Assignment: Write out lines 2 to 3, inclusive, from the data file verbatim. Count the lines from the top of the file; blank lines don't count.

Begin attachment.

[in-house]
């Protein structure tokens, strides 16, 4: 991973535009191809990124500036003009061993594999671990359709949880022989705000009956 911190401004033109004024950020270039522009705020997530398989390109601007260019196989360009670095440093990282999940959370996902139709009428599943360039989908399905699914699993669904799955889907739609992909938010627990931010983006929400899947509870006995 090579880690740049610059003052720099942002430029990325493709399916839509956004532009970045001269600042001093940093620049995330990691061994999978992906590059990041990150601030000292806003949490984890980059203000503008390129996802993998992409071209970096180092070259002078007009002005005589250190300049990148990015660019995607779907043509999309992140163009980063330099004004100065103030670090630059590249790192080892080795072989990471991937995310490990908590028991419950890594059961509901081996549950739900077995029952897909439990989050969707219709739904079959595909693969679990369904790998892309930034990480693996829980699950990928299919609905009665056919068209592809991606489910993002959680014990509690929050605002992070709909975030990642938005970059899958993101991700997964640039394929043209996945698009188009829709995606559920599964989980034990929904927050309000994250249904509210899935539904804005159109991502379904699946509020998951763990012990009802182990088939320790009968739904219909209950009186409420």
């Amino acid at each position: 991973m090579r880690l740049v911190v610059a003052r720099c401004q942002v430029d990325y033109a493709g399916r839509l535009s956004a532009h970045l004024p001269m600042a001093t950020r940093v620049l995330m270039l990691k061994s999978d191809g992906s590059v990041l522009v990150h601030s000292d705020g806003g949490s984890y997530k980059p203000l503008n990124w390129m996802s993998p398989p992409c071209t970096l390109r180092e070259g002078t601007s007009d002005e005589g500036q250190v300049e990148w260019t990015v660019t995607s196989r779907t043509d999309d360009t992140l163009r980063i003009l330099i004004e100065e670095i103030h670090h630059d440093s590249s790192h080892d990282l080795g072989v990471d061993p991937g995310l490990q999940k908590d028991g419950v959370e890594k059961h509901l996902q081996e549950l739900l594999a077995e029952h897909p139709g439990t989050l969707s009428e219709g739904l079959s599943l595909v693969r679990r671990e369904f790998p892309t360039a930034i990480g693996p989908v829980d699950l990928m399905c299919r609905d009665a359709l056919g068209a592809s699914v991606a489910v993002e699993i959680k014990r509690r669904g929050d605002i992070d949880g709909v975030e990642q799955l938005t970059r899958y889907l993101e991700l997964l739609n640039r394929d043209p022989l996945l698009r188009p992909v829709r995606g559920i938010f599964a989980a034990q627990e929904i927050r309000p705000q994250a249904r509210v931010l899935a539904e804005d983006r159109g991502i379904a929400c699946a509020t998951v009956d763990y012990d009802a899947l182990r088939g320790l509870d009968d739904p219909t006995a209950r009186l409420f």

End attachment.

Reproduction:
């Protein structure tokens, strides 16, 4: 991973535009191809990124500036003009061993594999671990359709949880022989705000009956 911190401004033109004024950020270039522009705020997530398989390109601007260019196989360009670095440093990282999940959370996902139709009428599943360039989908399905699914699993669904799955889907739609992909938010627990931010983006929400899947509870006995 090579880690740049610059003052720099942002430029990325493709399916839509956004532009970045001269600042001093940093620049995330990691061994999978992906590059990041990150601030000292806003949490984890980059203000503008390129996802993998992409071209970096180092070259002078007009002005005589250190300049990148990015660019995607779907043509999309992140163009980063330099004004100065103030670090630059590249790192080892080795072989990471991937995310490990908590028991419950890594059961509901081996549950739900077995029952897909439990989050969707219709739904079959595909693969679990369904790998892309930034990480693996829980699950990928299919609905009665056919068209592809991606489910993002959680014990509690929050605002992070709909975030990642938005970059899958993101991700997964640039394929043209996945698009188009829709995606559920599964989980034990929904927050309000994250249904509210899935539904804005159109991502379904699946509020998951763990012990009802182990088939320790009968739904219909209950009186409420």
């Amino acid at each position: 991973m090579r880690l740049v911190v610059a003052r720099c401004q942002v430029d990325y033109a493709g399916r839509l535009s956004a532009h970045l004024p001269m600042a001093t950020r940093v620049l995330m270039l990691k061994s999978d191809g992906s590059v990041l522009v990150h601030s000292d705020g806003g949490s984890y997530k980059p203000l503008n990124w390129m996802s993998p398989p992409c071209t970096l390109r180092e070259g002078t601007s007009d002005e005589g500036q250190v300049e990148w260019t990015v660019t995607s196989r779907t043509d999309d360009t992140l163009r980063i003009l330099i004004e100065e670095i103030h670090h630059d440093s590249s790192h080892d990282l080795g072989v990471d061993p991937g995310l490990q999940k908590d028991g419950v959370e890594k059961h509901l996902q081996e549950l739900l594999a077995e029952h897909p139709g439990t989050l969707s009428e219709g739904l079959s599943l595909v693969r679990r671990e369904f790998p892309t360039a930034i990480g693996p989908v829980d699950l990928m399905c299919r609905d009665a359709l056919g068209a592809s699914v991606a489910v993002e699993i959680k014990r509690r669904g929050d605002i992070d949880g709909v975030e990642q799955l938005t970059r899958y889907l993101e991700l997964l739609n640039r394929d043209p022989l996945l698009r188009p992909v829709r995606g559920i938010f599964a989980a034990q627990e929904i927050r309000p705000q994250a249904r509210v931010l899935a539904e804005d983006r159109g991502i379904a929400c699946a509020t998951v009956d763990y012990d009802a899947l182990r088939g320790l509870d009968d739904p219909t006995a209950r009186l409420f």